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6 Items You Need for Goat Milking
Your goats have finally popped out some absolutely adorable kids or maybe you were lucky enough to find a doe for sale that was already in milk. Either way, you’re going to have to get started with goat milking!
Congrats and welcome to the fun, tasty and smelly world of dairy goats! Before long, you’ll be making cheese with all that milk. Yum.
You might be wondering just what you need in order to milk your goat. Luckily the list is small and can be inexpensive. I’m assuming that you aren’t a licensed commercial dairy, I which case there are very specific rules about the equipment you have to use (but if you’ve gotten to that point, I doubt you need to read this article lol!).
If you are just a small homesteader like us then you can use whatever you want. Purchase used or just make do with what you have. Still, keep safety in mind both for your goat and for yourself.
A Milk Stand
I don’t know who invented the first milk stand, but he or she was an absolute genius. If you’ve ever tried milk a goat without a stand, you know that they run as soon as their udder is touched. If they are tied up, they attempt to run.
However, you put them in a milk stand and they generally stand there calmly.
I don’t know what a milk stand does to a goat’s brain, but it makes milking sooooo much easier.
We were given our first goat milking stand by the same person who gave us our first milk goat for free. It was a Crisis response group doing some desert training and when they were finished, they decided it was too expensive to pack it up to their next destination-Hawaii. Lucky dogs.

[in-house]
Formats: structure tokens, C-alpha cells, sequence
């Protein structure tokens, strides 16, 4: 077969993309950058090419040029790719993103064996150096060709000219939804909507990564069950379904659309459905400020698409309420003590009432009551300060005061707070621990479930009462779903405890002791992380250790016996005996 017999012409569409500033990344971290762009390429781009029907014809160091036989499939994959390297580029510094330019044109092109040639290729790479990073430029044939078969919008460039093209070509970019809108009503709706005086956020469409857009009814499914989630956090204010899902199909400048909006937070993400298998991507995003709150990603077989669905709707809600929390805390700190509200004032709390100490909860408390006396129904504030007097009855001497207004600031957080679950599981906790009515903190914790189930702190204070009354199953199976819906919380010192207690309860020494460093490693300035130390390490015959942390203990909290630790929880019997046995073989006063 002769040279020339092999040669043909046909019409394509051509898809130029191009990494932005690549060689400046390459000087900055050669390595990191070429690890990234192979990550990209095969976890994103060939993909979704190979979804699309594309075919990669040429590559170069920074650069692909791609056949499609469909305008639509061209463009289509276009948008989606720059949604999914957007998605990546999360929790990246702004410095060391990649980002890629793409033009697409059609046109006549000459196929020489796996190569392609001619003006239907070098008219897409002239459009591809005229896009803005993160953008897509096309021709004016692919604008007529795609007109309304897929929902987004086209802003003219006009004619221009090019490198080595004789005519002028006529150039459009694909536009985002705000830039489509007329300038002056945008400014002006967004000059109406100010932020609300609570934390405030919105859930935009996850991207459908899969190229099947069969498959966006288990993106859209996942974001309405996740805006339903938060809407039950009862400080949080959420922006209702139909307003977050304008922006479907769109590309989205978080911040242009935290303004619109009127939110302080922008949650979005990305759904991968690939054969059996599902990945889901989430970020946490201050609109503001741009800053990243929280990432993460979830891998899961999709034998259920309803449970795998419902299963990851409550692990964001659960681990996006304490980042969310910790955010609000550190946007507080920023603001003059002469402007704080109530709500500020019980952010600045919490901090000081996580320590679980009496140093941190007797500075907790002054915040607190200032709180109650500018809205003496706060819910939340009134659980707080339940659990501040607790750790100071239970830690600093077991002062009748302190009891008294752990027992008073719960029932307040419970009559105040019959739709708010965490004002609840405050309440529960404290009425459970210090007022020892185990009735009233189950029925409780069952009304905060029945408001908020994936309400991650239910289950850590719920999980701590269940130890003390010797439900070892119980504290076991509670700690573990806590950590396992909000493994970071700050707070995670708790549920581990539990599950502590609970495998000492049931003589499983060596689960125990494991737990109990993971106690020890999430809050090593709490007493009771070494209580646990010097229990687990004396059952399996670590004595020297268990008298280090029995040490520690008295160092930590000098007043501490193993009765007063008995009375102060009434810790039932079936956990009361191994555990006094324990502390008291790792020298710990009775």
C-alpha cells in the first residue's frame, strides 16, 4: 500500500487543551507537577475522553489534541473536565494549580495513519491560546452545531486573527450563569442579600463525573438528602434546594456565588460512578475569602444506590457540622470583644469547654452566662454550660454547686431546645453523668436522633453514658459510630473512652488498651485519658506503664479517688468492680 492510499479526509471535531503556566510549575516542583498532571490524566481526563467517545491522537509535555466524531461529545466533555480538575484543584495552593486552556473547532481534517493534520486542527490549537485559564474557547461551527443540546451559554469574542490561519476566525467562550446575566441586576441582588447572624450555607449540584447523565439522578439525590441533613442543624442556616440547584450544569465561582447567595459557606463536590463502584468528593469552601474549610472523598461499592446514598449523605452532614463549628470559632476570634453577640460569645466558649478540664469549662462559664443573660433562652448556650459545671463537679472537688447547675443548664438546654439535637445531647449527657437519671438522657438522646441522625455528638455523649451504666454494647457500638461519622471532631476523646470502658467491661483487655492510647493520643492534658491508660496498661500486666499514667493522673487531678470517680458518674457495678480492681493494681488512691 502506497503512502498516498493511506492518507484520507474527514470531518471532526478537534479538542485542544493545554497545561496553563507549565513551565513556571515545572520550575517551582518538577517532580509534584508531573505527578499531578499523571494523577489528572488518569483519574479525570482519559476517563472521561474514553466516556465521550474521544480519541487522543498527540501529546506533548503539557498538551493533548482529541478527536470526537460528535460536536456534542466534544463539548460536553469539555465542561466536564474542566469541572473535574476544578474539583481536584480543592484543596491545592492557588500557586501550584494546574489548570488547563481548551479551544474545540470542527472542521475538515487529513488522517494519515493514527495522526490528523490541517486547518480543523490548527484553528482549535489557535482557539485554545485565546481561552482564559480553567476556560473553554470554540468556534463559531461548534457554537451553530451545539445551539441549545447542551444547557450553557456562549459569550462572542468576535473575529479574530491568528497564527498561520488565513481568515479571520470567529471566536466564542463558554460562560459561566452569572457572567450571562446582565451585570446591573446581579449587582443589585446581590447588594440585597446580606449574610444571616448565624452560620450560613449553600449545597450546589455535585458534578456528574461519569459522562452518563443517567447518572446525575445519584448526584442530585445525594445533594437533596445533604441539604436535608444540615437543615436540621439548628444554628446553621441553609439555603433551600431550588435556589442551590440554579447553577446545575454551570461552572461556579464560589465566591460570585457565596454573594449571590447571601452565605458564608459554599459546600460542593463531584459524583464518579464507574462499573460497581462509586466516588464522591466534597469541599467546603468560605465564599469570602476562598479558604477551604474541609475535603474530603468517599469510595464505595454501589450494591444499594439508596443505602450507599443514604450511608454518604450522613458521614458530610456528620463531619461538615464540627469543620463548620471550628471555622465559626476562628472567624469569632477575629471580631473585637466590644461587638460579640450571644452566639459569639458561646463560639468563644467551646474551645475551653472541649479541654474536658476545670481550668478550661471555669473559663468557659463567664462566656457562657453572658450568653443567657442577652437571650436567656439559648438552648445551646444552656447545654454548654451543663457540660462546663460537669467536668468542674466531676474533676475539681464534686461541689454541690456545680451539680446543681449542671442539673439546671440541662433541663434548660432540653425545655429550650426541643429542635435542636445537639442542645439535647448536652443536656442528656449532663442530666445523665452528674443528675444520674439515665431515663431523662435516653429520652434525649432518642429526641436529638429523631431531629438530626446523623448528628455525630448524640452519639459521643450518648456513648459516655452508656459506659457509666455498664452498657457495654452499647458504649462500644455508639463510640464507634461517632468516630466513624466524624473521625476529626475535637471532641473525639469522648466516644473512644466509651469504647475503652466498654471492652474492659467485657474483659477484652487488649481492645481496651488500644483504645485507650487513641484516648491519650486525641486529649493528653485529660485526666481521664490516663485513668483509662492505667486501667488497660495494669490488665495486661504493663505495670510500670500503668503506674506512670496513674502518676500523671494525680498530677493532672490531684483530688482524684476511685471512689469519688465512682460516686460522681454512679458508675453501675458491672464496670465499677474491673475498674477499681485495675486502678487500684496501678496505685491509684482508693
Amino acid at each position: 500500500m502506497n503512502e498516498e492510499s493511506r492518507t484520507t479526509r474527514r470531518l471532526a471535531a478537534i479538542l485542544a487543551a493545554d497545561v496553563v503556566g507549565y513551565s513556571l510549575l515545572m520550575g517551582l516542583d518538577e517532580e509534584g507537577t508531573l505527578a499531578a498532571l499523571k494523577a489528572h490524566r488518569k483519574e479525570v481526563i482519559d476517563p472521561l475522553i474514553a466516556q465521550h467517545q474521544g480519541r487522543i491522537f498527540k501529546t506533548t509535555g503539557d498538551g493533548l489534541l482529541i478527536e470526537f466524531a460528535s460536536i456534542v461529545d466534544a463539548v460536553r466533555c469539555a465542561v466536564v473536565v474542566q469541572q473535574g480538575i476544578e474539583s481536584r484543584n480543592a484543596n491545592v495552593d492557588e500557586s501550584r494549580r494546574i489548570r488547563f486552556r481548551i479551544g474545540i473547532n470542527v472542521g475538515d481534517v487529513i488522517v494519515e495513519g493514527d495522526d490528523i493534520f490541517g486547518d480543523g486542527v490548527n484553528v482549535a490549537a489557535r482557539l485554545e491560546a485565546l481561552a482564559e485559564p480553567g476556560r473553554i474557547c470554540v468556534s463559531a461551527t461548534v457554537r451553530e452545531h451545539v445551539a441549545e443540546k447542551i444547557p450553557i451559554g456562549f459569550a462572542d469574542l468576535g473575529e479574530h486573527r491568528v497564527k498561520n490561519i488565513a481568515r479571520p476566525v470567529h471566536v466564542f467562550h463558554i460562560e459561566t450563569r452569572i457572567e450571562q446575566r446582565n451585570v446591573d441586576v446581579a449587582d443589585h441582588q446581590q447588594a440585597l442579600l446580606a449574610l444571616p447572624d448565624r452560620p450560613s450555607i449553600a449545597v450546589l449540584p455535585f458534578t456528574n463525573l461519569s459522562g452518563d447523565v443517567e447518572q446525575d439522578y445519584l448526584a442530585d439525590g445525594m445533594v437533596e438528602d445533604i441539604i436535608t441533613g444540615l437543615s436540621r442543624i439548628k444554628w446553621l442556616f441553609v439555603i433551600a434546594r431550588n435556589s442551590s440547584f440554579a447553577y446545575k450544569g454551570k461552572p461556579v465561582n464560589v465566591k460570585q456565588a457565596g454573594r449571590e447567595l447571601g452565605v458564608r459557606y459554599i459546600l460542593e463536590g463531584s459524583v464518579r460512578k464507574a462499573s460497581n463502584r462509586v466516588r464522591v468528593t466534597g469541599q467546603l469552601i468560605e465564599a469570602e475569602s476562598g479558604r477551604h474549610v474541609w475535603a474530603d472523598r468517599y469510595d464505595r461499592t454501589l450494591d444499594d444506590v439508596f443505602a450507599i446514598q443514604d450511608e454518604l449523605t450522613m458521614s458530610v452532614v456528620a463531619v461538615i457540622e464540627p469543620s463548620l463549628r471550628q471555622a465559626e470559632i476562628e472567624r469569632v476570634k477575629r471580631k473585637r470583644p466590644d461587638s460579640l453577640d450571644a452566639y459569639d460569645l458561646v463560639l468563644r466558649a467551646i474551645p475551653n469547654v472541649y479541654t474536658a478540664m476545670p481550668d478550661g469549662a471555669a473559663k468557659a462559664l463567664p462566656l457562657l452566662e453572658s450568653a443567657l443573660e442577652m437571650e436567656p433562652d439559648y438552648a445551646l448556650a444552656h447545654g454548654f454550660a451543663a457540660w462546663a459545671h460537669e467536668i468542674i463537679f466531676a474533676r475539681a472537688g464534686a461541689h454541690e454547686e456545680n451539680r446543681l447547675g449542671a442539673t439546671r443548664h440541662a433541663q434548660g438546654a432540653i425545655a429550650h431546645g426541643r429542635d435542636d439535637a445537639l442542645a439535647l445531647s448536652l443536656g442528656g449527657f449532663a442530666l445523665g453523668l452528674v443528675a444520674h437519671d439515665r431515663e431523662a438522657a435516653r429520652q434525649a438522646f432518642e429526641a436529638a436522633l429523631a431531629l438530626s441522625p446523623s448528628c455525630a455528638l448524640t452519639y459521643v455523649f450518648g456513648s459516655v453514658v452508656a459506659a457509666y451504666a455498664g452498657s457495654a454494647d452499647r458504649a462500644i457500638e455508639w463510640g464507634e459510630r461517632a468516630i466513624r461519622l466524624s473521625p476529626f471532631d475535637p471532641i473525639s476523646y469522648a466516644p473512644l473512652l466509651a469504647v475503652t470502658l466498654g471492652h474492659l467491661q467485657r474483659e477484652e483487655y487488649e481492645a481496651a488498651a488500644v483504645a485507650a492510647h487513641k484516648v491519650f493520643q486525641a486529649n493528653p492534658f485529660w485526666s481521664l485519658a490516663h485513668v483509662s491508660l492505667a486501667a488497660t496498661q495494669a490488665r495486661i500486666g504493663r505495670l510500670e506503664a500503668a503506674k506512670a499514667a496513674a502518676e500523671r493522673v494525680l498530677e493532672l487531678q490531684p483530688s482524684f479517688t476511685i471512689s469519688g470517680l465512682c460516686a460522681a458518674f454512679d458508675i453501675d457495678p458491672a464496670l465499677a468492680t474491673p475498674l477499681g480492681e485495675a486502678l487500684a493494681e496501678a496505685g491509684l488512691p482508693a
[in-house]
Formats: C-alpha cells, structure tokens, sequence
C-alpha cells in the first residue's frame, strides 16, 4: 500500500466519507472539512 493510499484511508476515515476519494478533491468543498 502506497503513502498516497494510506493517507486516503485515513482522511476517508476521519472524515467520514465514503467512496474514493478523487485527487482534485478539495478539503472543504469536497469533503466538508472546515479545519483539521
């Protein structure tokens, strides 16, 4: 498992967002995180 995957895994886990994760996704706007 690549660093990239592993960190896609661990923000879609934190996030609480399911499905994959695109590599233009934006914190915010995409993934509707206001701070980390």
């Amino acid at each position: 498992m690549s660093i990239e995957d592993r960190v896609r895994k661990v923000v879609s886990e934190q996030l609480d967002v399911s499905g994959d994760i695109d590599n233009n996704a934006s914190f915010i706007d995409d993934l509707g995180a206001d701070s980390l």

It’s just a wooden stand, nothing fancy. A bit too wide so the goats can scoot away from you and you have to crawl after them lol. But hey it works!
When I get around to actually purchasing a goat milking stand, this is the one I’d like to get.
Although…I would suggest considering a metal one too as it will last longer and is easier to clean. The only reason I don’t like the metal ones is I milk outside and the metal really heats up in the summer.
Here’s a cool book that’s free with Kindle Unlimited that teaches you how to build a PVC milk stand.
A Goat Milk Bucket
Obviously you’re going to need something to milk into (note: it’s difficult to use your hand for this). You can use absolutely everything and anything that holds liquid. I have a milk bucket that I love for goat milking, but to be honest I typically just use mason jars.
We do a lot of tours here and because the guests take so long with milking, the goats will have their hooves in the bucket or will have kicked it over before the end of milking. The guests do better keeping mason jars safe.
Another thing I’ve done is milked into mason jars and then emptied them into my milk bucket. That way if the mason jar gets kicked over or stepped in, I haven’t lost all the milk.
Don’t use a plastic container because plastic holds bacteria and odor. It also breaks down over time releasing toxins into the milk.
Also keep in mind that goat milk is good at hiding in crevices. A good milking bucket will have all smooth edges so that it’s easy to clean. The only problem is these buckets are crazy expensive so I get it if you don’t want to invest in it right away and get a cheaper one like I did. You just have to be really really really careful to scrub under that lip to get all the bacteria out. I use a milk cleaner to make sure it’s all out.
Something to Clean Your Goat
You also need to keep your goat clean.
First you need to brush your goat every time you do goat milking. I like this brush. It’s cute and cheap lol.